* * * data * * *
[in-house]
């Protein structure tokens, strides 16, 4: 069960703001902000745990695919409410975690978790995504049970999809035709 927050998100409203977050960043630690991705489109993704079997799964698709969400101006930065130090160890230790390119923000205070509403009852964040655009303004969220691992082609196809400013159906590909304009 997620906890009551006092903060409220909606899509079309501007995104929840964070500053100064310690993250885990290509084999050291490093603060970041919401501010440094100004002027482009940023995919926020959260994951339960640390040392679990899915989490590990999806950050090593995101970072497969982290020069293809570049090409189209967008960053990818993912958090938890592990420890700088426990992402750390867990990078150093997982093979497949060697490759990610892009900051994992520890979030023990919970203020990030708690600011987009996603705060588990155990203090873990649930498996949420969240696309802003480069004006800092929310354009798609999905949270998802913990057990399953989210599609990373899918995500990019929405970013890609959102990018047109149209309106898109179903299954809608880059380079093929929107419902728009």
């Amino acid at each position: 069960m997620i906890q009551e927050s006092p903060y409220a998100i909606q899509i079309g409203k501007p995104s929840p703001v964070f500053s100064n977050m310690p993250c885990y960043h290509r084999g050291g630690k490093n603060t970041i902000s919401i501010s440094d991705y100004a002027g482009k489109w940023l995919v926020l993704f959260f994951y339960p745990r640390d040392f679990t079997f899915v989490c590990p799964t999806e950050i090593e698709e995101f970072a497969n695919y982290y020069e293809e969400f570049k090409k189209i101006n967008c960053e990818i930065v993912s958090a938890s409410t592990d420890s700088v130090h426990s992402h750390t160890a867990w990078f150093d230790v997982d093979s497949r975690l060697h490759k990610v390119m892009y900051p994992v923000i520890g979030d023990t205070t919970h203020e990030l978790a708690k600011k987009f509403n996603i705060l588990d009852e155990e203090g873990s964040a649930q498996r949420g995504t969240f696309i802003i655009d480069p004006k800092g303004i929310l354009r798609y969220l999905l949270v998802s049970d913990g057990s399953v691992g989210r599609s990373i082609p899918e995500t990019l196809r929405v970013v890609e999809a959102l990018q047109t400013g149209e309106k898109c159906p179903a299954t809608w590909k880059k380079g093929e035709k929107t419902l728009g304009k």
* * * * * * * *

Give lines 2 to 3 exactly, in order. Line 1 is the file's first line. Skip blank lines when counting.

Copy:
């Protein structure tokens, strides 16, 4: 069960703001902000745990695919409410975690978790995504049970999809035709 927050998100409203977050960043630690991705489109993704079997799964698709969400101006930065130090160890230790390119923000205070509403009852964040655009303004969220691992082609196809400013159906590909304009 997620906890009551006092903060409220909606899509079309501007995104929840964070500053100064310690993250885990290509084999050291490093603060970041919401501010440094100004002027482009940023995919926020959260994951339960640390040392679990899915989490590990999806950050090593995101970072497969982290020069293809570049090409189209967008960053990818993912958090938890592990420890700088426990992402750390867990990078150093997982093979497949060697490759990610892009900051994992520890979030023990919970203020990030708690600011987009996603705060588990155990203090873990649930498996949420969240696309802003480069004006800092929310354009798609999905949270998802913990057990399953989210599609990373899918995500990019929405970013890609959102990018047109149209309106898109179903299954809608880059380079093929929107419902728009």
């Amino acid at each position: 069960m997620i906890q009551e927050s006092p903060y409220a998100i909606q899509i079309g409203k501007p995104s929840p703001v964070f500053s100064n977050m310690p993250c885990y960043h290509r084999g050291g630690k490093n603060t970041i902000s919401i501010s440094d991705y100004a002027g482009k489109w940023l995919v926020l993704f959260f994951y339960p745990r640390d040392f679990t079997f899915v989490c590990p799964t999806e950050i090593e698709e995101f970072a497969n695919y982290y020069e293809e969400f570049k090409k189209i101006n967008c960053e990818i930065v993912s958090a938890s409410t592990d420890s700088v130090h426990s992402h750390t160890a867990w990078f150093d230790v997982d093979s497949r975690l060697h490759k990610v390119m892009y900051p994992v923000i520890g979030d023990t205070t919970h203020e990030l978790a708690k600011k987009f509403n996603i705060l588990d009852e155990e203090g873990s964040a649930q498996r949420g995504t969240f696309i802003i655009d480069p004006k800092g303004i929310l354009r798609y969220l999905l949270v998802s049970d913990g057990s399953v691992g989210r599609s990373i082609p899918e995500t990019l196809r929405v970013v890609e999809a959102l990018q047109t400013g149209e309106k898109c159906p179903a299954t809608w590909k880059k380079g093929e035709k929107t419902l728009g304009k």